At its core, State Funeral for World War II Veterans is about your family’s story. Perhaps that is the story of an unmarried teenager on a cramped boat with thousands of other Marines, shipping off to Iwo Jima. Perhaps it is the story of a woman in her twenties, a member of the Women Air Force Service Pilots (WASP), or of a military nurse treating a wounded soldier from the Battle of the Bulge or Omaha Beach.
Nationally acclaimed ideas come from the most unlikely places. On February 25, 1945, the most famous American photograph from World War II was published on the front page of the New York Times. It is the photograph of the Marines raising the American flag over the Japanese island of Iwo Jima. Mr. A.B.R Shelly of Raleigh, North Carolina, saw the photo and immediately wrote a letter to the editor of the Times, who published it three days later on February 28. The letter read:
“On the front page of the Times of Feb. 25 is a picture which should make a magnificent war memorial. It is the picture of the Marines of the 5thDivision, raising Old Glory atop Mount Suribachi. There are war statues aplenty, but most of them are fictional. Reproduced in bronze, this actual scene should make good art and a fitting tribute to American men and American valor.”
Texas elementary school student Rabel McNutt was blessed to have a godfather in Mr. Walter D. Ehlers. The New York Times wrote the following on February 21, 2014, one day after he died: “Walter D. Ehlers, who received the Congressional Medal of Honor for his exploits as an Army sergeant in the D-Day invasion of France and came to personify the heroism of the G.I.s who stormed the beaches of Normandy on June 6, 1944, died on Thursday in Long Beach, Calif. He was 92.”
Rabel McNutt had never been to a military funeral, so her father, Bill McNutt, showed her YouTube videos of the state funerals of President Ronald Reagan and General Douglas MacArthur. As they watched, Rabel turned to her father and asked, “Are they going to do a big funeral in Washington D.C. for Uncle Ehlers and his friends?” Somewhat awestruck at his daughter’s idea, McNutt replied, “They should! Let’s see what we can do.” From the mouth of a child the idea was born to convince the President of the United States to designate a state funeral for the last Congressional Medal of Honor holder from World War II. This funeral would be a final salute to a hero and a way to honor the 16 million men and women who wore the uniform during World War II.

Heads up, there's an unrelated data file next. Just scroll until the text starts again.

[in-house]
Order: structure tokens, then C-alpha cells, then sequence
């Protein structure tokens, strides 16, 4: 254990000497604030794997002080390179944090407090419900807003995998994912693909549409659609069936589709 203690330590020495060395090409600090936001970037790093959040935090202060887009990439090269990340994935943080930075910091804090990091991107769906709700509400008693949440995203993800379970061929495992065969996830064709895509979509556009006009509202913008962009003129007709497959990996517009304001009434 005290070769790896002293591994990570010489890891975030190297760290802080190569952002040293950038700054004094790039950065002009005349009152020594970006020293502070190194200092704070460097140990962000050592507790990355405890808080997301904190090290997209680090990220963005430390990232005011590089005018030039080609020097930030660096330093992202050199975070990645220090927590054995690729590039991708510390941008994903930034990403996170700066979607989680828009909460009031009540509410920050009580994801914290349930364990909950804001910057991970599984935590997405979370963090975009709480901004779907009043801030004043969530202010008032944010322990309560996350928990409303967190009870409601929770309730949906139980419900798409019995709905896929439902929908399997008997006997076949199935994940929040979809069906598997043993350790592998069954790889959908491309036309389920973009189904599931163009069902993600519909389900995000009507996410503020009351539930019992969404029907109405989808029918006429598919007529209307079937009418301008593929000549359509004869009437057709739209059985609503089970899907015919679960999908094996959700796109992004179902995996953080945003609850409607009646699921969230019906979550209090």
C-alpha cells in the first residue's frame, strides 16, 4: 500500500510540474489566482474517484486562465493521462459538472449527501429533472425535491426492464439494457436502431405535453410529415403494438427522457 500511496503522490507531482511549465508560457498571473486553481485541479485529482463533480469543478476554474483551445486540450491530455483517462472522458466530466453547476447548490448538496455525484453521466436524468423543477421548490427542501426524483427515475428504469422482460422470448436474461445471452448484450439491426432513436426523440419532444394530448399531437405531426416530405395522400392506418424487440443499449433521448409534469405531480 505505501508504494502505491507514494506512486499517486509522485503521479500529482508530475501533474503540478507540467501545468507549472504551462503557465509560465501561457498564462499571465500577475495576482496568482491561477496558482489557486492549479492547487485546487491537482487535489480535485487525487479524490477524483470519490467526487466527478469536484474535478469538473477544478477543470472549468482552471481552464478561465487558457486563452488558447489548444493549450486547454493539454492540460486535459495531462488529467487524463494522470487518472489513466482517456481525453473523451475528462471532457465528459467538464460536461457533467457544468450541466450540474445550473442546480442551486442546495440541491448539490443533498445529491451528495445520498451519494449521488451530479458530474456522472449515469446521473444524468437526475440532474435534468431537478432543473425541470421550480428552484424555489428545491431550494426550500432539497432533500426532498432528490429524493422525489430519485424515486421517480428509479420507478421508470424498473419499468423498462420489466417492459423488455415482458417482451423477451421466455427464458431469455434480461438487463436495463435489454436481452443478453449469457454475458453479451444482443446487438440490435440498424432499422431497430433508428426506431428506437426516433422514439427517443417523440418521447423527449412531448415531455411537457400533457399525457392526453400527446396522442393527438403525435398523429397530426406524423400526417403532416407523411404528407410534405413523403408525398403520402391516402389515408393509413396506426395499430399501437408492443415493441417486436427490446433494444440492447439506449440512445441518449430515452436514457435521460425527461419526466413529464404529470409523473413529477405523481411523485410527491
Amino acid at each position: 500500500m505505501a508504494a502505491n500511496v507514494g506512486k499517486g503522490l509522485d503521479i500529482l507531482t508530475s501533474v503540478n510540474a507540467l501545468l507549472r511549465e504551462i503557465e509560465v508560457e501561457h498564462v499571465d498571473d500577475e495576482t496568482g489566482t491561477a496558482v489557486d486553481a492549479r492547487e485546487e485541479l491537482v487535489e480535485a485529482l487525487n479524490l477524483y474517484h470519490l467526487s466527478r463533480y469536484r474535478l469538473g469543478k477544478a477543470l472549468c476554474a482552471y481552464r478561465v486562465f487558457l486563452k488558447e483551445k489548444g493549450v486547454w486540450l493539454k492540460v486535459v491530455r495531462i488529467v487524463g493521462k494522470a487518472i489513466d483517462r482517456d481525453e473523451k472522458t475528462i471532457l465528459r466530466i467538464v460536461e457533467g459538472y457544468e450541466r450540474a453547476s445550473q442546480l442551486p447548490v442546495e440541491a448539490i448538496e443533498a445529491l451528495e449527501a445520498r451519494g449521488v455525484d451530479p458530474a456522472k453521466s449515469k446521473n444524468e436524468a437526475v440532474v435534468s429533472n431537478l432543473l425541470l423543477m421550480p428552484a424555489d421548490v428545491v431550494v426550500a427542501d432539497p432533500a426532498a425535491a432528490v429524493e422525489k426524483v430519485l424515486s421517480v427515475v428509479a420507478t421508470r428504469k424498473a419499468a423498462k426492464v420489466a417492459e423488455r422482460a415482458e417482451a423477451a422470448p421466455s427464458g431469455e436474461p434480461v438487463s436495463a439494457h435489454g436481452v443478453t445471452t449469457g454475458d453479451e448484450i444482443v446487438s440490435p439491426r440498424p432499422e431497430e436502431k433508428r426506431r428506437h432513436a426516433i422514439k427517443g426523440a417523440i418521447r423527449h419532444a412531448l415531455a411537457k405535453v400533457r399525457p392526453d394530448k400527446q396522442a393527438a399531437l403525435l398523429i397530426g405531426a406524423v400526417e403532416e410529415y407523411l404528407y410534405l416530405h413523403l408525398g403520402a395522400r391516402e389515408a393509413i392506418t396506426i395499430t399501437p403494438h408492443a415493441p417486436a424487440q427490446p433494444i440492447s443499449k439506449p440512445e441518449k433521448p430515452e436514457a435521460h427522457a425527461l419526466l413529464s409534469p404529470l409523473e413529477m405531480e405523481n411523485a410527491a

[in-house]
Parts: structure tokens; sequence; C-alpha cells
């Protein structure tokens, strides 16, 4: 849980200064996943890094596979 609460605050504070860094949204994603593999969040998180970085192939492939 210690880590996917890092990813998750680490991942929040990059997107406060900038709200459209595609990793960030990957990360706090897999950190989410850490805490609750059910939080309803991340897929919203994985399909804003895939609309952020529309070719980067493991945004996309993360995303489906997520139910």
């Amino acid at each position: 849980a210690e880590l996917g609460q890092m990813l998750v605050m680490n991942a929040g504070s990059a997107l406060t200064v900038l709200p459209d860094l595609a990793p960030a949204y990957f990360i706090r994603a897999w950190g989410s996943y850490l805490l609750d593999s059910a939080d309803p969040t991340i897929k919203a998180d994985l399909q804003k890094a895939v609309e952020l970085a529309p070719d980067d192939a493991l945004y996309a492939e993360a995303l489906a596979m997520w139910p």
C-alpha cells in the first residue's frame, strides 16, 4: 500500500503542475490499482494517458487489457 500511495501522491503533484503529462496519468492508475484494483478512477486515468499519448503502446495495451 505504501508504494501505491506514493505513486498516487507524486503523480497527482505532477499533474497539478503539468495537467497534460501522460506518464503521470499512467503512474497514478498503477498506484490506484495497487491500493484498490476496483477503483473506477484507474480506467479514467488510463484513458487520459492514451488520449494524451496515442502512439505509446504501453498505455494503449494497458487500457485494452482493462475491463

A farm boy from Kansas, Walter Ehlers and his brother, Roland, joined the American Army before Pearl Harbor because they were upset when they read the Germans were burning “bibles and books.” By the time Roland and big brother Walter arrived at Omaha Beach, they had already invaded North Africa and Sicily. The farm boys from Kansas fought side by side until the U.S. military changed its policy, and the boys were placed in separate units while training for the invasion of Hitler’s Europe in England during the Spring of 1944.
Roland was killed approaching Omaha Beach when a mortar shell struck his landing craft. Walter, staff sergeant and squad leader in the 18thInfantry Regiment, 1st Infantry Division, landed between the first and second wave on June 6, 1944. “I got all my men across the beach that day,” he said. “It was the best thing I ever did in my life.” They fought their way off the beach during the next three days, and by June 10, they were eight miles inland near the town of Goville. Ehlers was awarded the Congressional Medal of Honor for his exploits.
PLEASE CLICK ON THE FOLLOWING LINKS TO LEARN MORE:
Ehlers’ Medal of Honor citation
Ehlers’ story from the Medal of Honor Society News
Walter Ehlers display at the World War II Museum in New Orleans
Former California Governor Pete Wilson’s remarks at Walter Ehlers’ funeral
At State Funeral for World War II Veterans, we aim to create a groundswell of petitions to the President to designate a single state funeral for the last Congressional Medal of Honor recipient, honoring your family’s story and the nation's love and respect for America’s Greatest Generation.